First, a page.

Snorkelling - Anna Williams North Wales Wildlife Trust

Snorkelling can introduce you to another world of wildlife. The underwater environment is a different realm and with a buddy and some care, it can be explored safely.

This time of the year we would be collecting bookings for our popular Snŵdling events with award-winning Kim Atkinson. Snŵdling is sketching on boards whilst snorkelling. The process helps you to pay attention and take note of the colours, light, patterns, creatures. You get that “in the moment” experience.

This is the perfect time to go snorkelling and so long as you take care of yourselves and the wildlife you’re seeing it’s one of those experiences that “leaves no trace”. The water at this time of year has had a few months of warming up, the air temperature is generally pleasant and there are plenty of things to be seen. For me, floating weightlessly watching sea creatures do their thing is one of life’s greatest pleasures. Snorkelling takes you on a journey to the underwater world without the need for expensive equipment and, with a basic understanding of your location and the ability to swim, it is an activity that can be safely enjoyed by the whole family.

Snorkelling at Rhoscolyn North Wales Wildlife Trust

Snorkelling at Rhoscolyn North Wales Wildlife Trust

Snorkelling at Rhoscolyn with members of the "Our Wild Coast" project, in clear waters - North Wales Wildlife Trust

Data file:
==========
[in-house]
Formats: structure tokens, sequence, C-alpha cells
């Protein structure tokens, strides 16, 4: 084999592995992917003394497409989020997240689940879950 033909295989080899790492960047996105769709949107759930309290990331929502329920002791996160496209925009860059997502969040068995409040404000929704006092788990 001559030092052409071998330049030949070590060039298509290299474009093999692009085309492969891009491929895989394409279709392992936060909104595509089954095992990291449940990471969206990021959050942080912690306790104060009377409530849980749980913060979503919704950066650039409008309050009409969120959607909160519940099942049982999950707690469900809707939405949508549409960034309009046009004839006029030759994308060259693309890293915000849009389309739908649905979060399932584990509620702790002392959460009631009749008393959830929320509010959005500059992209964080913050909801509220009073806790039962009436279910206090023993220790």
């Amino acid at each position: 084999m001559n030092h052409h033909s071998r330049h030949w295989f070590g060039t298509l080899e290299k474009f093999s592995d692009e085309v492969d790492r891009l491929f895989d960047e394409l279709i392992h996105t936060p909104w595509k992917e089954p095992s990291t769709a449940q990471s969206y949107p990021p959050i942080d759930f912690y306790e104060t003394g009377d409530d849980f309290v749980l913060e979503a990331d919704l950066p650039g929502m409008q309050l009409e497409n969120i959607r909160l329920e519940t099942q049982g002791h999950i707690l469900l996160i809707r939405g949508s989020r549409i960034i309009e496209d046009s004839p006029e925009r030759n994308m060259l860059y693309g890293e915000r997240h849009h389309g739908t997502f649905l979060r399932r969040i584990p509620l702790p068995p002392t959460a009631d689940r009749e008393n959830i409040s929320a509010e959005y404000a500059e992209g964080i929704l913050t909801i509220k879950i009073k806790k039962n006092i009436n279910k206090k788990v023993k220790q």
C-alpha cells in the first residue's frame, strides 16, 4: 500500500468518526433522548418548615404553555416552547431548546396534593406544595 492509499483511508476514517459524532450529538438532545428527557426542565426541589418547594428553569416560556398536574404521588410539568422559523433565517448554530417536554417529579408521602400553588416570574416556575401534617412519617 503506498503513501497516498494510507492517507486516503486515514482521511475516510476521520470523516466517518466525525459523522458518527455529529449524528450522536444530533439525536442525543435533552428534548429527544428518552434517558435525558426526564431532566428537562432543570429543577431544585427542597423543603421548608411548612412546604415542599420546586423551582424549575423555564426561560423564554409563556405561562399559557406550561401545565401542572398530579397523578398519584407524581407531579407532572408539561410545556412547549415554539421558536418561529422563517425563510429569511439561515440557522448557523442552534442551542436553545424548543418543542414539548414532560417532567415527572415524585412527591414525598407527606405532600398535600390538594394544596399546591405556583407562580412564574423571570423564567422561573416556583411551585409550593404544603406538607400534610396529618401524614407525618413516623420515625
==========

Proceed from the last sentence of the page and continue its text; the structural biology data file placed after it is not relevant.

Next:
There are all sorts of snorkel equipment that you can buy, but in reality all you truly need is a mask and snorkel until you decide that you want to take snorkelling to the next level. At that point you might buy some fins to help you swim and a wetsuit to prolong your time in the water. You can then move on to some of the more expensive and specialised equipment.

The most important consideration when choosing where you want to snorkel is safety.

The most important consideration when choosing where you want to snorkel is safety. Think about the amount of boats in the area, the amount of litter and where you’ll be getting in and out of the water.  Think about how you are feeling in the water, don’t let yourself get too cold and watch out for sunburn. Make sure you avoid areas with tidal races, strong currents and undertow. If it isn’t safe to swim, it isn’t safe to snorkel and popular swimming beaches are just as good as anywhere to start.


So, what are you looking for? The answer to that is simple, anything and everything, and the things you’ll see will depend on where you are and the visibility in the water. At this time of year, look for jellyfish and sea gooseberries in the water (do not to touch!). Look carefully in the sand (many creatures are well camouflaged) for flatfish, sandeels and hermit crabs. Seaweeds and kelp forests are pretty in themselves, but look for creatures hiding within them. Spider crabs will have arrived earlier on in the summer to breed; these big long- legged crabs are an incredible sight. Look for creatures such as spiral worms and the blue rayed limpets feeding on the fronds of the kelp. Lesser and greater spotted catsharks can be seen and watch out for other species of fish whizzing past. Head to barnacle covered rocks, look carefully and you may see their legs pulsing as they feed. It’s a great time to see what happens to rockpools when the tide is in!


Safety first - if you have any doubts ask your local dive club or shop for advice for the safety of particular sites and never snorkel on your own!